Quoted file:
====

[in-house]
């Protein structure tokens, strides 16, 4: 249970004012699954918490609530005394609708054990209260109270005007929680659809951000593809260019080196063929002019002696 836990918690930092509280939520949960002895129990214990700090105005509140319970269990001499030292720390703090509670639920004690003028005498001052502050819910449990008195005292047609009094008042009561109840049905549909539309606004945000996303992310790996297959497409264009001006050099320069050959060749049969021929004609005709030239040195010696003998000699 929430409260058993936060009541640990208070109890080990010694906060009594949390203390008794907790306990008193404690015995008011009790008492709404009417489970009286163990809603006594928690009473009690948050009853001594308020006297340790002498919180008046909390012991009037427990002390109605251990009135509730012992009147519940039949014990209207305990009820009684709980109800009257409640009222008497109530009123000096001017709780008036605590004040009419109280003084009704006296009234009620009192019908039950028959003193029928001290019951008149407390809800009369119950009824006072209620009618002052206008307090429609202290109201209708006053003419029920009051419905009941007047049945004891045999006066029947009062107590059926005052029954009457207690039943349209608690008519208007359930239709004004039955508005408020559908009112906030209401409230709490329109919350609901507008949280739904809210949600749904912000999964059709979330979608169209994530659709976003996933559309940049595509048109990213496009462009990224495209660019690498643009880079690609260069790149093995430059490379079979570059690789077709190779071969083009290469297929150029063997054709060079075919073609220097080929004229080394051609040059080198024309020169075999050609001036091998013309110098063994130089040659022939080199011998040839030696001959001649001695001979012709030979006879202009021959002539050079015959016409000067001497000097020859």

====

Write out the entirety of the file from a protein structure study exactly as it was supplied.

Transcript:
[in-house]
């Protein structure tokens, strides 16, 4: 249970004012699954918490609530005394609708054990209260109270005007929680659809951000593809260019080196063929002019002696 836990918690930092509280939520949960002895129990214990700090105005509140319970269990001499030292720390703090509670639920004690003028005498001052502050819910449990008195005292047609009094008042009561109840049905549909539309606004945000996303992310790996297959497409264009001006050099320069050959060749049969021929004609005709030239040195010696003998000699 929430409260058993936060009541640990208070109890080990010694906060009594949390203390008794907790306990008193404690015995008011009790008492709404009417489970009286163990809603006594928690009473009690948050009853001594308020006297340790002498919180008046909390012991009037427990002390109605251990009135509730012992009147519940039949014990209207305990009820009684709980109800009257409640009222008497109530009123000096001017709780008036605590004040009419109280003084009704006296009234009620009192019908039950028959003193029928001290019951008149407390809800009369119950009824006072209620009618002052206008307090429609202290109201209708006053003419029920009051419905009941007047049945004891045999006066029947009062107590059926005052029954009457207690039943349209608690008519208007359930239709004004039955508005408020559908009112906030209401409230709490329109919350609901507008949280739904809210949600749904912000999964059709979330979608169209994530659709976003996933559309940049595509048109990213496009462009990224495209660019690498643009880079690609260069790149093995430059490379079979570059690789077709190779071969083009290469297929150029063997054709060079075919073609220097080929004229080394051609040059080198024309020169075999050609001036091998013309110098063994130089040659022939080199011998040839030696001959001649001695001979012709030979006879202009021959002539050079015959016409000067001497000097020859």